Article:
Committee Ranking Member Patrick McHenry (R-N.C.)
In his opening statement, McHenry said it is important to ensure this health crisis, which has become an economic one, does not further morph into any other kind of crisis. To that end, he said it is essential that the regulators remain focused on following through on the agenda they have set for the financial industry, ensuring it is properly regulated while addressing the regulations that are “ill-fitting” to the current crisis. He called on the regulators to take an “aggressive look” at regulations that do not fit the current challenges the country is facing and work together with Congress to address them.
The Honorable Randal K. Quarles, Vice Chairman for Supervision, Board of Governors of the Federal Reserve System
In his opening statement, Quarles said the last two months have been a time of “exceptional economic hardship,” noting that Congress has demonstrated an extraordinary willingness to address this hardship. He outlined the Fed’s approach to supporting the nation’s economy, maintaining the supply of credit, and reducing the economic impact of the current crisis. He said the measures adopted to contain the pandemic triggered a deep, abrupt, and global financial shock. Quarles noted that the reforms that followed the 2008 financial crisis allowed banks to enter this crisis in a position of strength that has enabled them to lend to creditworthy firms, absorb new deposits, and process a flood of transactions for investors, businesses and households. Quarles said that the Fed’s efforts have applied to a range of financial institutions, including both community development financial institutions (CDFIs) and minority depository institutions (MDIs), both of which are important to financing small businesses and community development in low- and moderate-income (LMI) areas, adding that CDFIs and MDIs are eligible to participate in the Paycheck Protection Program Liquidity Facility, which will help small business lending by the firms. Quarles concluded that the banking system has shown resilience, but “the storm is not over,” saying firms must continue to work with borrowers to offer flexibility.
The Honorable Joseph Otting, Comptroller, Office of the Comptroller of the Currency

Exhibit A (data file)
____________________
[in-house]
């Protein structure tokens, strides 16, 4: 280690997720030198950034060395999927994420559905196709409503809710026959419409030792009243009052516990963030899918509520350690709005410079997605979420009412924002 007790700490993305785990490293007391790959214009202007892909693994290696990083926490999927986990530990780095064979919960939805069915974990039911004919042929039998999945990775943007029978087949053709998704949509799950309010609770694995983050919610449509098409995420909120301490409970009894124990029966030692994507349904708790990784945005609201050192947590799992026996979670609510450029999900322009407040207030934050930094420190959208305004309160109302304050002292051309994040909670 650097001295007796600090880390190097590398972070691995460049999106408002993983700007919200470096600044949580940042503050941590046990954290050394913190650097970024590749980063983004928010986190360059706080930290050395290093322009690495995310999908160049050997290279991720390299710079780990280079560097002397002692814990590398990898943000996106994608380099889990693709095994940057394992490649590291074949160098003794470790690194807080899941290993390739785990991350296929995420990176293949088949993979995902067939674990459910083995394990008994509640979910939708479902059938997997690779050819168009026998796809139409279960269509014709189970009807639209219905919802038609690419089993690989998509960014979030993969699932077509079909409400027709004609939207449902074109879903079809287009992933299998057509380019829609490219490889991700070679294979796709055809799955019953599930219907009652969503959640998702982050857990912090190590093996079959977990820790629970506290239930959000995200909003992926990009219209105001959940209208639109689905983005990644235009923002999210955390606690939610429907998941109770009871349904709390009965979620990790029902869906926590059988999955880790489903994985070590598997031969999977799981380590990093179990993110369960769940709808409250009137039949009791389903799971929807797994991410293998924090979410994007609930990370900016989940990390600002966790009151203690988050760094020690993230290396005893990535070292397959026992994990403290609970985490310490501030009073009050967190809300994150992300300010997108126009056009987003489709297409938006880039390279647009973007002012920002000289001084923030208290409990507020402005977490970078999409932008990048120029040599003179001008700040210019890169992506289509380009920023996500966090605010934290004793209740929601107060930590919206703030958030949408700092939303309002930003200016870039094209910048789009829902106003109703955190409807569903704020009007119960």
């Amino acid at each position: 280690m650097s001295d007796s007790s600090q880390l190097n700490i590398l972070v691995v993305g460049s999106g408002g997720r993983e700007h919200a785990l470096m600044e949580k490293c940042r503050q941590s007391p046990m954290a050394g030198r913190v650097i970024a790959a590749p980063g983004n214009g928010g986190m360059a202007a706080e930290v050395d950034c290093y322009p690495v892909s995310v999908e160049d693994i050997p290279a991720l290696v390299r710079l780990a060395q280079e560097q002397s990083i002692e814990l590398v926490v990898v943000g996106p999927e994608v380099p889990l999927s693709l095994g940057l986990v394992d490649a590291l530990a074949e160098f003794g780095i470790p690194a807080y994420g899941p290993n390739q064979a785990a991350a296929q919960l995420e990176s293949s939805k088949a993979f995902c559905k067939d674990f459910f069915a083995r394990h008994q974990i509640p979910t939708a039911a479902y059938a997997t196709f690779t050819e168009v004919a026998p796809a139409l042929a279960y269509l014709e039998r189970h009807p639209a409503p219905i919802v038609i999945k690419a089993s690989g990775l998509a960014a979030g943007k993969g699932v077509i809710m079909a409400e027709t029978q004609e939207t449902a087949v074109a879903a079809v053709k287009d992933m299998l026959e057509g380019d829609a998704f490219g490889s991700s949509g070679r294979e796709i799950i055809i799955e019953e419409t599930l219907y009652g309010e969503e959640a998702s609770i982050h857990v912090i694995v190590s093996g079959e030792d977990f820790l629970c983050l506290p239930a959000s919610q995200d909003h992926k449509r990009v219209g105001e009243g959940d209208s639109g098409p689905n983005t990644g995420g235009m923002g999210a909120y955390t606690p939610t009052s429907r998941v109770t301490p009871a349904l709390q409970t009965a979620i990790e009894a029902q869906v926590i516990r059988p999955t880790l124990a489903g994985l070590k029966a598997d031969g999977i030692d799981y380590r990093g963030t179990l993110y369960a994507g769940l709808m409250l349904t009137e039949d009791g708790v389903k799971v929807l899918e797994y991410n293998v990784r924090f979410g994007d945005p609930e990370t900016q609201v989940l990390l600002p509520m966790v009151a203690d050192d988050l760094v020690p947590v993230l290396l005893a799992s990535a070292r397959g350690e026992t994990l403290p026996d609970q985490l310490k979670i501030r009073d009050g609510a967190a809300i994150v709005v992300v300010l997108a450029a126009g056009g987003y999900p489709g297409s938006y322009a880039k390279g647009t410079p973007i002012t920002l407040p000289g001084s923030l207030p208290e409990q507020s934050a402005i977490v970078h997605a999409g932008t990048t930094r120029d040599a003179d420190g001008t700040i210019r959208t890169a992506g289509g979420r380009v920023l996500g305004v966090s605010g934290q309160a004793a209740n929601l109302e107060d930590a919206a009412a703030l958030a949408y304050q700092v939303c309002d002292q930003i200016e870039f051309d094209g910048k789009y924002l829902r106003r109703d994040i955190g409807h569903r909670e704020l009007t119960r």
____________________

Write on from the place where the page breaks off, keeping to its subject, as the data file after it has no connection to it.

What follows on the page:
In his opening statement, Otting said that America’s banks entered this crisis well-equipped to play a role in federal relief programs. He continued that capital and liquidity are strong and asset quality is good, and banks have acted quickly to provide relief to customers and communities by providing Paycheck Protection program (PPP) loans, mortgage forbearance and foreclosure relief. Otting said that the OCC is working to support the orderly function of the banking system and is in regular communication with the banks it supervises to understand the challenges they face and work through issues, noting that the OCC has issued 40 pieces of guidance, statements and interim final rules that clarify regulatory expectations regarding capital, liquidity, accounting and customer accommodation. He added that the OCC has also implemented enhanced market data collection to closely monitor the markets and provide real-time awareness of the financial condition of the banks. He added that the OCC continues to support the vibrancy of minority depository institutions and community development institutions and their customers, noting that these institutions support communities across the country where capital is scarce and difficult to maintain.
The Honorable Jelena McWilliams, Chairman, Federal Deposit Insurance Corporation
In her opening statement, McWilliams emphasized that the FDIC has taken swift, decisive action to maintain stability and public confidence in the nation’s financial system. McWilliams explained that to enhance the resiliency of the banking system, the Federal Deposit Insurance Corporation (FDIC) has encouraged banks to work with affected customers and communities and increased flexibilities for banks to meet the needs of customers, foster small business lending, protect consumers, increase financial options, and is actively monitoring the financial system. She added that their supervisory and regulatory response is guided by a focus on enabling banks to best serve their communities during this difficult time. She said that as the FDIC encourages banks to take prudent steps to work with customers, they are mindful of the most vulnerable groups hardest hit by the pandemic and resulting economic shocks. McWilliams concluded that the FDIC continues to evaluate open rulemakings and will prioritize rules that are necessary or appropriate at this time that will not disrupt or add unnecessary uncertainty to the market.
The Honorable Rodney E. Hood, Chairman, National Credit Union Administration
In his opening statement, Hood explained that the National Credit Union Administration (NCUA) has swiftly implemented the provisions of the CARES Act affecting credit unions and has taken several actions to improve the flexibility and strength of the central liquidity facility. He noted the NCUA is working with the Small Business Administration (SBA) to provide guidance and resources so credit unions can continue to participate in the PPP. Hood added that regulatory relief to ensure federally insured credit unions remain operational and liquid will help the NCUA fulfill its critical mission of protecting the safety and soundness of the system.
Question & Answer
Federal Reserve Liquidity Facilities
A number of committee members asked about the various liquidity facilities that have been stood up by the Fed in response to the crisis. Waters noted that most small businesses do not need a $500,000 loan, the minimum requirement for the Main Street loan facility, asking if the Fed will eliminate this “unnecessary” barrier. Quarles explained that the PPP is intended for the smallest firms, the Main Street facility is intended for midsize firms, and the corporate credit facilities are meant for the largest firms. He noted that the minimum loan requirement has already been lowered once, and the Fed is open to considering additional evolutions as things develop.